“We are one of the first research firms to begin tracking ODMs or white box server vendors,” she said. “We are seeing impact on traditional server vendors, as the cloud vendors are switching from HP and IBM to Foxcomm, Quanta, and others. In terms of shares of their shipments, they have close to 10% and that number will continue to grow in the future.”
As much as competition from Taiwan has changed the landscape of the server market, it is competition from China in the cloud space that could bring about the industry transformation. “Google, Amazon, Facebook and Microsoft are the four big companies shipping to white box vendors. What will happen in the future -- and it’s really a safe prediction -- is that the next two mega-clouds will be China-based clouds,” she said.
How China affects US server companies
These emerging giants in the cloud space do not come from either the United States or Europe, but from China instead. They will most likely be purchasing servers from local vendors, Boujelbene said. “The US-based server vendors like IBM, HP, and Dell are not only facing competition from white box vendors like Quanta but competition from Chinese local vendors like Lenovo. It is most likely that Chinese cloud providers will buy from those local vendors.”
Among these Chinese companies, Loongson Technology Corp. Ltd. is sampling its first commercial microprocessor and plans to ship processors to up to 10 China server makers. This would allow China to build home-grown computers using its own microprocessor. The Godson 3B1500 is an eight-core, 32-nm server chip that began sampling last year.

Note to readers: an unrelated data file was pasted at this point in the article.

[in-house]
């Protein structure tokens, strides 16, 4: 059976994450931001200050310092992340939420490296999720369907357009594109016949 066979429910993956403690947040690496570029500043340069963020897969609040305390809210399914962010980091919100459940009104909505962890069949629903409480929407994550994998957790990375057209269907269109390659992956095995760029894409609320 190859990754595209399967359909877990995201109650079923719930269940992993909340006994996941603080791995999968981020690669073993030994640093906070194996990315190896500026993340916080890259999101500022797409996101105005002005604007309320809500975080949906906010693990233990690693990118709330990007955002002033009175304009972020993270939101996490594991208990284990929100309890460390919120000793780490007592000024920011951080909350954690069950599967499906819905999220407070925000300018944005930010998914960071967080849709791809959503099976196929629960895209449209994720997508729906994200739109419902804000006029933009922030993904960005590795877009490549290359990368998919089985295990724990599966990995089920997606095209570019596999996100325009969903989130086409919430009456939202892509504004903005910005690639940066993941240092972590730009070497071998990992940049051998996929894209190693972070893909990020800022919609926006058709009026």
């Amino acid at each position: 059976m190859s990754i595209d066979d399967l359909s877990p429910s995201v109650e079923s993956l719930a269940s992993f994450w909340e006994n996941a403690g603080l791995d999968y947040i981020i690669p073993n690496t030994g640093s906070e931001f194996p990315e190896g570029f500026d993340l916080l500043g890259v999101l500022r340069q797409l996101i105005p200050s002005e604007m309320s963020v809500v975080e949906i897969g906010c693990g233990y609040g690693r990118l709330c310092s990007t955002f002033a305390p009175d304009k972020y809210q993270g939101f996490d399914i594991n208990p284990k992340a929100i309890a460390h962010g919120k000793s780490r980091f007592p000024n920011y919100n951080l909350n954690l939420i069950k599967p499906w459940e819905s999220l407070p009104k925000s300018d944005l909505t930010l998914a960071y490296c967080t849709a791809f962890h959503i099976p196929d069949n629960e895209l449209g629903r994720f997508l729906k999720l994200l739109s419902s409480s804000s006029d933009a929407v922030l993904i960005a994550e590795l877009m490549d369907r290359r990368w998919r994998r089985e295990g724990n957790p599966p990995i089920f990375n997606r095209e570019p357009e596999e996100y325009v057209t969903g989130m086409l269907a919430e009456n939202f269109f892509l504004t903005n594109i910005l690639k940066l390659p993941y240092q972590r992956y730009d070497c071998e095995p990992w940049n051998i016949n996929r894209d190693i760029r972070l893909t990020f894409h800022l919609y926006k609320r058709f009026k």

Different server vendors have different strategies in the cloud. “Dell and HP have key accounts in the cloud space that help them gain share,” the analyst said, although that might not be the case every quarter because the cloud business is very lumpy. “On a quarterly basis, business may fluctuate,” she said.
Boujelbene described the second quarter of 2013 as a good quarter for HP, because HP had many cloud wins in the second quarter.
The analyst summed up: If you look at how the major server vendors will perform -- HP, IBM, and Dell -- there are two key trends or competitors: the white box server vendors and the local Chinese vendors. Why the local Chinese vendors? As I mentioned, we expect the growth to come from China and Chinese cloud providers buy locally. HP, IBM, and Dell say they are sometimes not allowed to participate in the contracts, because in the contracts it is mentioned that the vendors should be local.
Changing server market
The server market is changing. In addition to traditional rack and data servers, high-density servers are the new subcategory.
In addition to the two traditional form factors -- rack and datacenter servers -- Boujelbene said that a new subcategory of high density servers has been added to the mix. “You can look at rack and datacenter servers as one major category. Servers are sharing power,” she said. “They are sharing many components. You have the blade and the high-density server. I look at the blade as enterprise servers, servers used for enterprise, now moving to the cloud.“ The most efficient way to run such a system, she explained, is to have one big box with blade servers connected to storage.
Of the workloads that will move to the cloud, the majority will still work on a rack server, but high-density servers will definitely grow as a portion of servers working in the cloud, Boujelbene said. The workload-optimized server will allow for a mix and match of every server. “You can choose whatever you want to customize it to fit every type of form factor that you want. The rack is dominant, but high-density servers will grow as a portion of overall servers,” she said.
— Zewde Yeraswork, Associate Editor, EE Times